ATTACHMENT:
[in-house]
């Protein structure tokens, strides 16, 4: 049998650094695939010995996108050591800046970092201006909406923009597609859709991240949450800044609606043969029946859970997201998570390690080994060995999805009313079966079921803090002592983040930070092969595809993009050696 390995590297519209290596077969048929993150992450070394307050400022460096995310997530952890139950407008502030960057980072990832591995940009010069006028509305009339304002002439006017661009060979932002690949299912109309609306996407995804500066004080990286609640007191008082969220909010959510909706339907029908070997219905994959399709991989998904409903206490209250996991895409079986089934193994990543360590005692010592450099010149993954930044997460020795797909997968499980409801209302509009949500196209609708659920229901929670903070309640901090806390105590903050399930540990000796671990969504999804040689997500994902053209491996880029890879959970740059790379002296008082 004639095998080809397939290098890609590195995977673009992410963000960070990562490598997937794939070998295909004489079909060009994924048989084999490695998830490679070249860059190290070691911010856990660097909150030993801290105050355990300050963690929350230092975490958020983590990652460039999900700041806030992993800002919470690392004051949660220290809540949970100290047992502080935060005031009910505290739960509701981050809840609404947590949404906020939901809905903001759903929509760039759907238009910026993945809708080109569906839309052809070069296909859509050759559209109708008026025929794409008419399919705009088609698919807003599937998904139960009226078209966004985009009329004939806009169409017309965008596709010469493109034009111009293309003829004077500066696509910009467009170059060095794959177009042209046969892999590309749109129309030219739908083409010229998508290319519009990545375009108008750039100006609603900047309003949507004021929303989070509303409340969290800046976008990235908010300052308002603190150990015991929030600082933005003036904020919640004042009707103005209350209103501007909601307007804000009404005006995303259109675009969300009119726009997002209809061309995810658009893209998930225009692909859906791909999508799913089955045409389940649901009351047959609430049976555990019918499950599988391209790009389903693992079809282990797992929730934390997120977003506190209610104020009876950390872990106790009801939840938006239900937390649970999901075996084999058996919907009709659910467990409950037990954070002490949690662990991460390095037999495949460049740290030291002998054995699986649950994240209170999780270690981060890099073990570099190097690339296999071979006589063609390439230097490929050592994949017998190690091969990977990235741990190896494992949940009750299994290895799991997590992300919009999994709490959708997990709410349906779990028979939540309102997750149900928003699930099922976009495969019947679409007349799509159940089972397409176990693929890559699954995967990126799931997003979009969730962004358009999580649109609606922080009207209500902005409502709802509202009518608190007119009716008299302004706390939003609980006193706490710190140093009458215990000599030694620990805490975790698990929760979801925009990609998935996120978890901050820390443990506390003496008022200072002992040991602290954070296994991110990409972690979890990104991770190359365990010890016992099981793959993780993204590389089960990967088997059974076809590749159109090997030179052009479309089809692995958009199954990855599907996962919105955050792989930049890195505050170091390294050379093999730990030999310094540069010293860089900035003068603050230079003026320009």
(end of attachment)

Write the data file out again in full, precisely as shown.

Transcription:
[in-house]
């Protein structure tokens, strides 16, 4: 049998650094695939010995996108050591800046970092201006909406923009597609859709991240949450800044609606043969029946859970997201998570390690080994060995999805009313079966079921803090002592983040930070092969595809993009050696 390995590297519209290596077969048929993150992450070394307050400022460096995310997530952890139950407008502030960057980072990832591995940009010069006028509305009339304002002439006017661009060979932002690949299912109309609306996407995804500066004080990286609640007191008082969220909010959510909706339907029908070997219905994959399709991989998904409903206490209250996991895409079986089934193994990543360590005692010592450099010149993954930044997460020795797909997968499980409801209302509009949500196209609708659920229901929670903070309640901090806390105590903050399930540990000796671990969504999804040689997500994902053209491996880029890879959970740059790379002296008082 004639095998080809397939290098890609590195995977673009992410963000960070990562490598997937794939070998295909004489079909060009994924048989084999490695998830490679070249860059190290070691911010856990660097909150030993801290105050355990300050963690929350230092975490958020983590990652460039999900700041806030992993800002919470690392004051949660220290809540949970100290047992502080935060005031009910505290739960509701981050809840609404947590949404906020939901809905903001759903929509760039759907238009910026993945809708080109569906839309052809070069296909859509050759559209109708008026025929794409008419399919705009088609698919807003599937998904139960009226078209966004985009009329004939806009169409017309965008596709010469493109034009111009293309003829004077500066696509910009467009170059060095794959177009042209046969892999590309749109129309030219739908083409010229998508290319519009990545375009108008750039100006609603900047309003949507004021929303989070509303409340969290800046976008990235908010300052308002603190150990015991929030600082933005003036904020919640004042009707103005209350209103501007909601307007804000009404005006995303259109675009969300009119726009997002209809061309995810658009893209998930225009692909859906791909999508799913089955045409389940649901009351047959609430049976555990019918499950599988391209790009389903693992079809282990797992929730934390997120977003506190209610104020009876950390872990106790009801939840938006239900937390649970999901075996084999058996919907009709659910467990409950037990954070002490949690662990991460390095037999495949460049740290030291002998054995699986649950994240209170999780270690981060890099073990570099190097690339296999071979006589063609390439230097490929050592994949017998190690091969990977990235741990190896494992949940009750299994290895799991997590992300919009999994709490959708997990709410349906779990028979939540309102997750149900928003699930099922976009495969019947679409007349799509159940089972397409176990693929890559699954995967990126799931997003979009969730962004358009999580649109609606922080009207209500902005409502709802509202009518608190007119009716008299302004706390939003609980006193706490710190140093009458215990000599030694620990805490975790698990929760979801925009990609998935996120978890901050820390443990506390003496008022200072002992040991602290954070296994991110990409972690979890990104991770190359365990010890016992099981793959993780993204590389089960990967088997059974076809590749159109090997030179052009479309089809692995958009199954990855599907996962919105955050792989930049890195505050170091390294050379093999730990030999310094540069010293860089900035003068603050230079003026320009």